Until the revision of the PWD is achieved, the Enforcement Directive must strengthen the protection of posted workers and their rights, clarify the rules and obligations under which companies can post workers to other Member States and prevent abuses. In particular we demand that Member States have the possibility to impose whatever control measures they find necessary to fight fraud and the circumvention of rules. We also demand a compulsory system of joint and several liability that should cover the whole subcontracting chain and all sectors. Finally, host country rules (or the most favourable rules for the worker) should apply for cases falling outside the scope of PWD. In this context, we cannot support a weak Enforcement Directive as proposed by the Commission that will not meet these requirements.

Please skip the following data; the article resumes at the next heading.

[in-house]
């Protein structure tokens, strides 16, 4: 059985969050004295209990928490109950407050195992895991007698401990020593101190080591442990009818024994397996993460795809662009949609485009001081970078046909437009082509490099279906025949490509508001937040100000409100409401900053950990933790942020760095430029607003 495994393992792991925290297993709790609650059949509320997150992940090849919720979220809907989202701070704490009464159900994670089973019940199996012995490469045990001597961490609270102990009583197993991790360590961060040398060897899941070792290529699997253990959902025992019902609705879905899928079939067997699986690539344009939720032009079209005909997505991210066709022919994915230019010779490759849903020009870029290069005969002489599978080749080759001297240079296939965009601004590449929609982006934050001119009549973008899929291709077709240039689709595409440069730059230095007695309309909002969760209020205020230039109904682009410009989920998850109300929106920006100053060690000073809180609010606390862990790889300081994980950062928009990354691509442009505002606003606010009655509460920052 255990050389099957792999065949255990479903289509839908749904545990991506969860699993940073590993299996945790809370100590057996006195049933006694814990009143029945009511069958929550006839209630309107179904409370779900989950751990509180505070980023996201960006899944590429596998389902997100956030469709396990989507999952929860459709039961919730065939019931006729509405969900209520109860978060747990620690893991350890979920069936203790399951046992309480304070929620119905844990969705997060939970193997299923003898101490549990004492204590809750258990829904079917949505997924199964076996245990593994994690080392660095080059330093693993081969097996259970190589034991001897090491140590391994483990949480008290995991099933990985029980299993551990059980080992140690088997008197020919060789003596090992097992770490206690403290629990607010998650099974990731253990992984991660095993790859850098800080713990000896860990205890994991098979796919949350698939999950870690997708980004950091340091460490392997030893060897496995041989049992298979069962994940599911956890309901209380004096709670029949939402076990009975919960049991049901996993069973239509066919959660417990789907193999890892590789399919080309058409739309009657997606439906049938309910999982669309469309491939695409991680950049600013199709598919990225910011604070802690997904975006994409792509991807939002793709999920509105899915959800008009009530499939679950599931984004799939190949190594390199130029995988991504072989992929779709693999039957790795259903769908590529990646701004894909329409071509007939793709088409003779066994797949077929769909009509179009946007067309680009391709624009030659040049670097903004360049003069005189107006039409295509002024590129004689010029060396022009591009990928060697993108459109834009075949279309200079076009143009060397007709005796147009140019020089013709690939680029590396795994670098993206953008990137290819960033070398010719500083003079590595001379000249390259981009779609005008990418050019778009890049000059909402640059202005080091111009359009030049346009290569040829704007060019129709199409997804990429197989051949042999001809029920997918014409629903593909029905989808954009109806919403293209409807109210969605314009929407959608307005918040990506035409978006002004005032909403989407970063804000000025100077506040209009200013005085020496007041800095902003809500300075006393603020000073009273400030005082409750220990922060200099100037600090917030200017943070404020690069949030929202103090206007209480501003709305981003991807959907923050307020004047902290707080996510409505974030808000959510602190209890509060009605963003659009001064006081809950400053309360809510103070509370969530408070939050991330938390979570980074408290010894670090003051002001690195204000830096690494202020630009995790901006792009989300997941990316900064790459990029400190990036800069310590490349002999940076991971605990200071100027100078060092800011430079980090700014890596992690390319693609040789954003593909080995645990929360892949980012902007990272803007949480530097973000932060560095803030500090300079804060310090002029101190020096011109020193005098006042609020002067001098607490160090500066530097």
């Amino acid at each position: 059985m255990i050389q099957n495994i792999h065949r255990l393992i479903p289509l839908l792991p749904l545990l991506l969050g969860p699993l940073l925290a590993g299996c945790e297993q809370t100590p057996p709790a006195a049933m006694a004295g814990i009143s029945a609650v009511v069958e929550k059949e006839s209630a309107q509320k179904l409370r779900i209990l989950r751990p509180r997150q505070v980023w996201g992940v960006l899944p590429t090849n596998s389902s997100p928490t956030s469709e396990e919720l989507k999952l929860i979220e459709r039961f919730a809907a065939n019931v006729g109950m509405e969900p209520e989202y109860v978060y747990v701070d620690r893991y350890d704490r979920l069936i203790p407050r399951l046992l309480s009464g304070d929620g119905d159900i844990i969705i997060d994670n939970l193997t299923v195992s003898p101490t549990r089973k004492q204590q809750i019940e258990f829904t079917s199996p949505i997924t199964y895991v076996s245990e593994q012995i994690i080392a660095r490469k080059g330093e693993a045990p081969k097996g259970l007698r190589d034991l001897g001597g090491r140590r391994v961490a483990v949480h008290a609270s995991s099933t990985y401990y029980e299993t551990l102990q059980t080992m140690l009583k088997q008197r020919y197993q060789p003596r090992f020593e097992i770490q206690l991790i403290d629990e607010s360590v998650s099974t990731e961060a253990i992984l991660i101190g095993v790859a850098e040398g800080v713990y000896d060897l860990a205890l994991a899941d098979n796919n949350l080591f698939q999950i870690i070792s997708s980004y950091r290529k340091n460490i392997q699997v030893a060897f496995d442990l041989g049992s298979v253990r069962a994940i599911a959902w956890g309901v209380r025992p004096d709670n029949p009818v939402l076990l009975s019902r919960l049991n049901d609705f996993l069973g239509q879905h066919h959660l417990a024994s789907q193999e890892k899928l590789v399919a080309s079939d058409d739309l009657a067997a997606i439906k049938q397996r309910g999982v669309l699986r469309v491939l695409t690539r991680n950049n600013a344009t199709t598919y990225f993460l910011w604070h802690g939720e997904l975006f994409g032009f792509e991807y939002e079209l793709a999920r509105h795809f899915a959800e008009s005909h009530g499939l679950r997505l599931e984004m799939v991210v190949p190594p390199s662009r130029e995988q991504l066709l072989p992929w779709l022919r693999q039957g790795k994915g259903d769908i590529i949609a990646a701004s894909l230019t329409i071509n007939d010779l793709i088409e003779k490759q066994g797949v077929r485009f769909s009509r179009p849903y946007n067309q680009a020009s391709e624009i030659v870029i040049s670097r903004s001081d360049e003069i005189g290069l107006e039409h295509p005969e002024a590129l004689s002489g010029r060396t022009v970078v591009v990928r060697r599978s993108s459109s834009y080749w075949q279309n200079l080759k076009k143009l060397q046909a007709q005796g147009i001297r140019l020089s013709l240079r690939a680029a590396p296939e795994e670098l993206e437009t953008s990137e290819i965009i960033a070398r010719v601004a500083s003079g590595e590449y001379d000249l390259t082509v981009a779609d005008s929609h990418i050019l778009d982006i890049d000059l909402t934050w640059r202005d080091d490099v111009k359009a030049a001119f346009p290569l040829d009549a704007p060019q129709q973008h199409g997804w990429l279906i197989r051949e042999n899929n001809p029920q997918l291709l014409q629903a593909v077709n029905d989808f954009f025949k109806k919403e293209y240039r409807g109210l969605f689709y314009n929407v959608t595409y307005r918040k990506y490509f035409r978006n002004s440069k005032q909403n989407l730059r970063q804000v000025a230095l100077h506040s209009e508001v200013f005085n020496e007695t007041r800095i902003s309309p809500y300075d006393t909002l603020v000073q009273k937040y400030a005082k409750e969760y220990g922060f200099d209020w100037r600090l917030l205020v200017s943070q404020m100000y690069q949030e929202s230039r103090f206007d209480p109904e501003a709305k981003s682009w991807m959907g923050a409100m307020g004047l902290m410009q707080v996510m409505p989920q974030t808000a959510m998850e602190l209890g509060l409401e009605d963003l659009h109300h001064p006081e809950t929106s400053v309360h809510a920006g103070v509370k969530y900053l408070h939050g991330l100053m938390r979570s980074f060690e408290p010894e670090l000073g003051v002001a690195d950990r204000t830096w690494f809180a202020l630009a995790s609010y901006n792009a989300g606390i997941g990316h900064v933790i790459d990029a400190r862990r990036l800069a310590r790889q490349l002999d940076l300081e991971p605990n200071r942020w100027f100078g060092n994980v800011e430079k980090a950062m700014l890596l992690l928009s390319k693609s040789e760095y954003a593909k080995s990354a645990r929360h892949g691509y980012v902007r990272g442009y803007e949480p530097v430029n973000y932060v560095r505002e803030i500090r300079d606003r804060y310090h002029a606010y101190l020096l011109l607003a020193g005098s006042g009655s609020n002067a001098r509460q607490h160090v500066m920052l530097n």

In order to avoid abuses in the use of temporary agency workers in posting situations, a clear definition of "temporarily employed" should be included in the Directive on Temporary Agency Work, together with sanction-mechanisms in case it is not respected.
Social dumping is an integral part of unfair competition and therefore provisions to combat social dumping must be included in the EU competition law. For their implementation the Commission should be empowered to investigate social dumping and to impose fines on undertakings which violate the European rules to prevent social dumping. These rules should be laid down in a Regulation.
 This position of the S&D EMPL Working Group was supported by the EMPL committee in November 2013 in the context of Steinruck report on Labour Inspections.